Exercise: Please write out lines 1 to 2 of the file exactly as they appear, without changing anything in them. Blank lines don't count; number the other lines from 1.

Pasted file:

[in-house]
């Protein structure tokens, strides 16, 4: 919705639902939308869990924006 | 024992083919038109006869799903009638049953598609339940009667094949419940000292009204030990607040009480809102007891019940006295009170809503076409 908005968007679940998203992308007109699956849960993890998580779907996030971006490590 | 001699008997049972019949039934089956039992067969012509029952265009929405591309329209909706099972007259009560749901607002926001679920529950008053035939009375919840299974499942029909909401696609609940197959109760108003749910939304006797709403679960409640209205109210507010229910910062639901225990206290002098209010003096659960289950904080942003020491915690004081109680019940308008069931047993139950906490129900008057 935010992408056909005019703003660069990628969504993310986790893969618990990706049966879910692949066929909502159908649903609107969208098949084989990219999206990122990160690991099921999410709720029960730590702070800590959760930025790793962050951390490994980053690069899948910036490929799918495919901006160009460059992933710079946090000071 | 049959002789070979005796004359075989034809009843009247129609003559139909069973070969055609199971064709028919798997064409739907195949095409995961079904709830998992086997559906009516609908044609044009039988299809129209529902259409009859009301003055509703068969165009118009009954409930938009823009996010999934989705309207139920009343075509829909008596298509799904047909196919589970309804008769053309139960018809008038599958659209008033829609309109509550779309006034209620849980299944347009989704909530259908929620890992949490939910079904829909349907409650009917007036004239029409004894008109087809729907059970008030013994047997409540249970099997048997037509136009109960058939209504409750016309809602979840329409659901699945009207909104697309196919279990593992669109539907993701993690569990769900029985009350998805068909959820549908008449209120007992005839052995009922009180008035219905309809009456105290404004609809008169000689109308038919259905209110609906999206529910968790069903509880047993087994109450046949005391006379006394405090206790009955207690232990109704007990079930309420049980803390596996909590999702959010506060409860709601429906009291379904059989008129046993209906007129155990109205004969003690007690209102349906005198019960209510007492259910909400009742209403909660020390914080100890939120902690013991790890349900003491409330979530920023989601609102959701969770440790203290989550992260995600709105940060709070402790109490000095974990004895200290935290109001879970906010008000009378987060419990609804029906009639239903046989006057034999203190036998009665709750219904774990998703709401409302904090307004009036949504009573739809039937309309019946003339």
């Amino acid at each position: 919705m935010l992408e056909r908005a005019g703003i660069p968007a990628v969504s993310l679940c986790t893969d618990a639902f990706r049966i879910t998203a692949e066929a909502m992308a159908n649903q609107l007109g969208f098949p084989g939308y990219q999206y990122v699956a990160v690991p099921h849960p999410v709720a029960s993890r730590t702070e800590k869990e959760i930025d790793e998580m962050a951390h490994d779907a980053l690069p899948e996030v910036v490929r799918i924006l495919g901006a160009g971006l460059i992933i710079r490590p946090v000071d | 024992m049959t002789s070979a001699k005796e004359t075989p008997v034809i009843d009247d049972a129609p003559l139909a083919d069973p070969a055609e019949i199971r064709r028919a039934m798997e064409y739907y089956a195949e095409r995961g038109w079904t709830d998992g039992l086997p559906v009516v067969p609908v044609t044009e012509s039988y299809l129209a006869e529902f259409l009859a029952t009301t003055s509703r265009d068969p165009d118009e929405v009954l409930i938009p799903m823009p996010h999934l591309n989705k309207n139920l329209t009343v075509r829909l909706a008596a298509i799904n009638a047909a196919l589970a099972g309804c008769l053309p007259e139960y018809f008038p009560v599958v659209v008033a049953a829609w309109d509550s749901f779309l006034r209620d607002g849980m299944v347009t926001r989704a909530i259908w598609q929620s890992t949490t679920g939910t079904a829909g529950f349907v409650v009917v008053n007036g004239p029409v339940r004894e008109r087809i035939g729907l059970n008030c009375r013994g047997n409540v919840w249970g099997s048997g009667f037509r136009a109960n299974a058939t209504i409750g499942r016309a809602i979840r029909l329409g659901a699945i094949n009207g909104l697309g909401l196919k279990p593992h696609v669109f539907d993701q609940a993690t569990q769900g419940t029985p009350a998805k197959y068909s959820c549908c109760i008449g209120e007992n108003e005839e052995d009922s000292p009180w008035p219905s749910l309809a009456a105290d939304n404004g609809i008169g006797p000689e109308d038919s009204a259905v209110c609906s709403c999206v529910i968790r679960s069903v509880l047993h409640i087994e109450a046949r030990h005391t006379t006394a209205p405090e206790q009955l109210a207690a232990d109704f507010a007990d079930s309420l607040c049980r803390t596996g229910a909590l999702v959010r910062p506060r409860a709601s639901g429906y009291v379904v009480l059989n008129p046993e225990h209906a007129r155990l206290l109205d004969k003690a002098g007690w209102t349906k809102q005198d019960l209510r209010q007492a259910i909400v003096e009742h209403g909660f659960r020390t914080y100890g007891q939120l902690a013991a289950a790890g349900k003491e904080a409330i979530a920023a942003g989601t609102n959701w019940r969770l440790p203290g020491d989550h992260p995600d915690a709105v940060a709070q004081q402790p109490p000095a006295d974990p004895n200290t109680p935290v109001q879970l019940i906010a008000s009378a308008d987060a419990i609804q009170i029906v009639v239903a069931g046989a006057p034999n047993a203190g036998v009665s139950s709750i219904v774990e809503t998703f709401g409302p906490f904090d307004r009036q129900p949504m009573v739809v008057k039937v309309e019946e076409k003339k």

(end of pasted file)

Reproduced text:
[in-house]
């Protein structure tokens, strides 16, 4: 919705639902939308869990924006 | 024992083919038109006869799903009638049953598609339940009667094949419940000292009204030990607040009480809102007891019940006295009170809503076409 908005968007679940998203992308007109699956849960993890998580779907996030971006490590 | 001699008997049972019949039934089956039992067969012509029952265009929405591309329209909706099972007259009560749901607002926001679920529950008053035939009375919840299974499942029909909401696609609940197959109760108003749910939304006797709403679960409640209205109210507010229910910062639901225990206290002098209010003096659960289950904080942003020491915690004081109680019940308008069931047993139950906490129900008057 935010992408056909005019703003660069990628969504993310986790893969618990990706049966879910692949066929909502159908649903609107969208098949084989990219999206990122990160690991099921999410709720029960730590702070800590959760930025790793962050951390490994980053690069899948910036490929799918495919901006160009460059992933710079946090000071 | 049959002789070979005796004359075989034809009843009247129609003559139909069973070969055609199971064709028919798997064409739907195949095409995961079904709830998992086997559906009516609908044609044009039988299809129209529902259409009859009301003055509703068969165009118009009954409930938009823009996010999934989705309207139920009343075509829909008596298509799904047909196919589970309804008769053309139960018809008038599958659209008033829609309109509550779309006034209620849980299944347009989704909530259908929620890992949490939910079904829909349907409650009917007036004239029409004894008109087809729907059970008030013994047997409540249970099997048997037509136009109960058939209504409750016309809602979840329409659901699945009207909104697309196919279990593992669109539907993701993690569990769900029985009350998805068909959820549908008449209120007992005839052995009922009180008035219905309809009456105290404004609809008169000689109308038919259905209110609906999206529910968790069903509880047993087994109450046949005391006379006394405090206790009955207690232990109704007990079930309420049980803390596996909590999702959010506060409860709601429906009291379904059989008129046993209906007129155990109205004969003690007690209102349906005198019960209510007492259910909400009742209403909660020390914080100890939120902690013991790890349900003491409330979530920023989601609102959701969770440790203290989550992260995600709105940060709070402790109490000095974990004895200290935290109001879970906010008000009378987060419990609804029906009639239903046989006057034999203190036998009665709750219904774990998703709401409302904090307004009036949504009573739809039937309309019946003339």